Gaza Pullout Not the Answer
The disengagement plan, or more precisely, the plan to evacuate Israeli settlements from the Gaza Strip and a portion of the West Bank, was a defining moment for Israel’s policy. These territories were captured 38 years ago during the Six Day War. In June 1967, Israel stood alone, facing an existential threat in the form of a military coalition that united nearly the entire Arab world. The coalition assembled forces and threatened war.
For many years, a large majority in Israel has understood the difficult and painful choices facing the country.
The first choice was to leave the territories and divide the region which would leave Israel with narrower borders.
The second choice was continued Israeli deployment in the Gaza Strip and West Bank in order to retain control over the territory despite the cost the military and citizens.
In August 2005, Prime Minister Ariel Sharon initiated the political plan that ceded Israel’s control of the land put the disengagement plan into action. This plan arose in the absence of a Palestinian partner with whom to negotiate a program for ending Israel’s ‘occupation’ and establishing a Palestinian state alongside Israel. Sharon’s assumption was that this step, which involved the evacuation of all Jewish settlements in the Gaza Strip (home to approximately 8,000) would create peace with the Palestinians. The disengagement, however, is far from over. This political action has left psychological scars as well as serious political, social, economic and moral consequences.
After Israel’s agonizing social and political confrontations during the last few years and the trauma of the evacuation itself, the policy of disengagement aims to restore ‘domestic tranquility.’ This policy is based on the assumption that the new boundaries will eventually be accepted by Palestinians and the international community. The weak link in this policy is the hopeful, if not naive, assumption that the Arab world will reconcile itself to it and accept the dictated borders for the future Palestinian state.
One of the strategic goals of current Israeli policy appears to strive toward the completion of the security fence, turning it into a separation fence and border and preserving ongoing settlement expansion in most of the territory.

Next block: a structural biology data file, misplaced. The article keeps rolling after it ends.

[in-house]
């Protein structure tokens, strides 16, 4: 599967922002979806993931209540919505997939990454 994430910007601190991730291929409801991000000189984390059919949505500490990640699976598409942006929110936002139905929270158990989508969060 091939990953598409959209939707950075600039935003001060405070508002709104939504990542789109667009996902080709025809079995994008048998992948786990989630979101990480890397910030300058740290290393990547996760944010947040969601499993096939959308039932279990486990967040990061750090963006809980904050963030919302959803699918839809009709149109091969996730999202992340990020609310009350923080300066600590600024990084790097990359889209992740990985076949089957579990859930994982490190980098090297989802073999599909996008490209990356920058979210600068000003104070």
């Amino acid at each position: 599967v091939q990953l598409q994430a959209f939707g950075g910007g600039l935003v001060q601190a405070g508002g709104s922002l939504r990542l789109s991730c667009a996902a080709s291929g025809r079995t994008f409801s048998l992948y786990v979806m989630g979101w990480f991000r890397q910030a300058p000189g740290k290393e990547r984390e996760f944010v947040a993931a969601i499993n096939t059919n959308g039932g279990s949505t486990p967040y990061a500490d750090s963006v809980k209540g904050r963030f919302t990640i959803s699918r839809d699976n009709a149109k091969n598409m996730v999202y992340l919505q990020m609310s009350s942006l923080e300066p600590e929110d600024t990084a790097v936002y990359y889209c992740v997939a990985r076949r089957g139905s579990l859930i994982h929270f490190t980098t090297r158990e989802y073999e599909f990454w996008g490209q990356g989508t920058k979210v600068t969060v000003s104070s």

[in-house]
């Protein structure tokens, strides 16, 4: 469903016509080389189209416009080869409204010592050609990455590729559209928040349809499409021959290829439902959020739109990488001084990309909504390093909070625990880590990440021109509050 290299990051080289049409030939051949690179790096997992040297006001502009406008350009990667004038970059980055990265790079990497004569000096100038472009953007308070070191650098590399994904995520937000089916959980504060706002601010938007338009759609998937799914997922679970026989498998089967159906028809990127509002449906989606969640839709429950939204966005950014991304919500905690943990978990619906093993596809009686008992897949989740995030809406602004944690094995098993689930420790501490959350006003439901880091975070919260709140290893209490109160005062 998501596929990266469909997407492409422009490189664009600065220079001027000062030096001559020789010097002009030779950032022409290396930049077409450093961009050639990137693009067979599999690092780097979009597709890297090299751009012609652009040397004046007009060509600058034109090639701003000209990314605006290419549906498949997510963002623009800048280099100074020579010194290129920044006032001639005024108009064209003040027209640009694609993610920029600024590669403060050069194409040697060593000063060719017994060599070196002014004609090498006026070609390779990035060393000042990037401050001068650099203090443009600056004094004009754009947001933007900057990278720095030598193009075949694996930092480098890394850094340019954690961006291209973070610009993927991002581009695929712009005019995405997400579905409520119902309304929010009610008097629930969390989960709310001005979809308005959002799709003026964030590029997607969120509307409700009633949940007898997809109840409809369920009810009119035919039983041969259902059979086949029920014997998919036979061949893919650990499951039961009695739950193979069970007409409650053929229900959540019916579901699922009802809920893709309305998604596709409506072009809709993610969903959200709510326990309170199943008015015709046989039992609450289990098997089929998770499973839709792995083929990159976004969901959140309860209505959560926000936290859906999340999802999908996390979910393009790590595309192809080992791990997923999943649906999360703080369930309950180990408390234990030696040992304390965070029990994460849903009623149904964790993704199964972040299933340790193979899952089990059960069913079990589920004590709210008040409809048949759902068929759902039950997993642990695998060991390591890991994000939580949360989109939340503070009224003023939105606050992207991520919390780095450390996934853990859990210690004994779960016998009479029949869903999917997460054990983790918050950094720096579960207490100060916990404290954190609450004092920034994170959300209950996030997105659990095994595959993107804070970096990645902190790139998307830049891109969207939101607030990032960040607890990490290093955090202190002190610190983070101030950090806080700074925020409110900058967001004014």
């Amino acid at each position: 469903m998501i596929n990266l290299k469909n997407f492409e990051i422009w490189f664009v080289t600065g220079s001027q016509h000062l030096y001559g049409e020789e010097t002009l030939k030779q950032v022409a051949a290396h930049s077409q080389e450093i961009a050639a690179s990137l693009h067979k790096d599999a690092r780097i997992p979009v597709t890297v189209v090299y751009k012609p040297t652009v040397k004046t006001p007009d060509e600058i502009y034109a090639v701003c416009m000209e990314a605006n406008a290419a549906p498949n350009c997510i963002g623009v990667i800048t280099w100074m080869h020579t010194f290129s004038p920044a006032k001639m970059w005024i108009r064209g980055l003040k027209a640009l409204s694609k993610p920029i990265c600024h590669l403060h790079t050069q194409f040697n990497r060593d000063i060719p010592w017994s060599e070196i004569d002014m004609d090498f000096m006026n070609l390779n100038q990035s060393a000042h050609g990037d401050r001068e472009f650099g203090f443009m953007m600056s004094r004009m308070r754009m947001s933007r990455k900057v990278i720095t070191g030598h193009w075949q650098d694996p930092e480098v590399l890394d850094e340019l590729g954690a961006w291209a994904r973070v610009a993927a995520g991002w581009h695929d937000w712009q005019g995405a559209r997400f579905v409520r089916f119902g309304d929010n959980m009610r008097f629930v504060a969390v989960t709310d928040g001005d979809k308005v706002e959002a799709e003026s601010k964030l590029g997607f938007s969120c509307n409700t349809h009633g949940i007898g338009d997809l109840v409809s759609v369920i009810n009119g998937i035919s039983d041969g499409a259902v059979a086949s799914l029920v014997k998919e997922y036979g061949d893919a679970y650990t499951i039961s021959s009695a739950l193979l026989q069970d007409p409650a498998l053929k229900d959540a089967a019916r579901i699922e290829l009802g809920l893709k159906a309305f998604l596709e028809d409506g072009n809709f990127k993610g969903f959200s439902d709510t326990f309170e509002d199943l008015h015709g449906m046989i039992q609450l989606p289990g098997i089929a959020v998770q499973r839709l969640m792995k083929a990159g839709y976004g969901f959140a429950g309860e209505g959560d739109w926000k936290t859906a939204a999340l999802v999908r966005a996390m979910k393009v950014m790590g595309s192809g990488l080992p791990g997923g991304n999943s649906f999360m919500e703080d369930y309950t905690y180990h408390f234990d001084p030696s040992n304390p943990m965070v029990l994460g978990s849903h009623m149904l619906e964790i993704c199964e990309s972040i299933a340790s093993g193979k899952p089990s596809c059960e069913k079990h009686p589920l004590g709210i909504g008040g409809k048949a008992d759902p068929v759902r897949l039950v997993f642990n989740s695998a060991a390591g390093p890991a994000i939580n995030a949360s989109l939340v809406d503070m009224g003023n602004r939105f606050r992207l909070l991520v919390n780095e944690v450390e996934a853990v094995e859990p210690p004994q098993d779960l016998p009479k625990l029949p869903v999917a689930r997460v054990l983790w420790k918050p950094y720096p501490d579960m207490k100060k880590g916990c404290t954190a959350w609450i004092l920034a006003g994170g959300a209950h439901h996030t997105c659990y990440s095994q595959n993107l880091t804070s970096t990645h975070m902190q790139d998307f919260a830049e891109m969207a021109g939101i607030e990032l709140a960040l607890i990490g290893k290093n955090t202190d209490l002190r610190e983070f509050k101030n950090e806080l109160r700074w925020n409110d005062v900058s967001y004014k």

Nonetheless, two conclusions can be drawn from this situation.
First, this policy will inevitably lead to the renewal of violent struggle. Although the security fence will make it difficult for suicide bombers to penetrate Israel, it will leave Israel exposed to attack by high trajectory weapons like missiles.
Secondly, this policy has continued to entail huge Israeli financial investments in new settlement projects and their security features. The heavy price that Israel is paying for the Gaza pullout is an indication of the future price it will have to render for the settlements and ongoing peace.
Moreover, the evacuees, who are both Jewish and Muslim, are suffering for the sake of the tainted roadmap to ‘peace.’ The majority of evacuees who lived along the Gaza Strip and the West Bank are currently dwelling in hotel rooms or in tents until they find alternative living arrangements. Bedouins (nomadic Arab tribes who are proud Israeli citizens) that lived in several of the ceded territories have been relocated into Israel, and left what they deemed as home for many years.
Palestinians who worked in Gaza and parts of the West Bank prior to the disengagement begged the Israeli government to allow them to remain within Israel so that they may continue to support their families, for they know the Hamas, now considered a political party, is determined to control the whole of Israel and drive Israelis (Jews, Muslims, Christians who are Israeli citizens) into the sea.
Palestinian leader Mahmoud Abbas, of course, has done his best to reassure his people that Gaza is just the beginning of change. He has clearly depicted his point by echoing the words of Palestinian Authority Prime Minister Ahmed Qurei: ‘Today Gaza, tomorrow Jerusalem.’ Meanwhile, Hamas has repeatedly threatened the safety of Israel, since Gaza is closer to many cities in Israel.
Unfortunately, the disengagement plan is a short term policy with long term strife for Israeli citizens. Gaza will be controlled by a violent and volatile government, while Israeli citizens pay the price.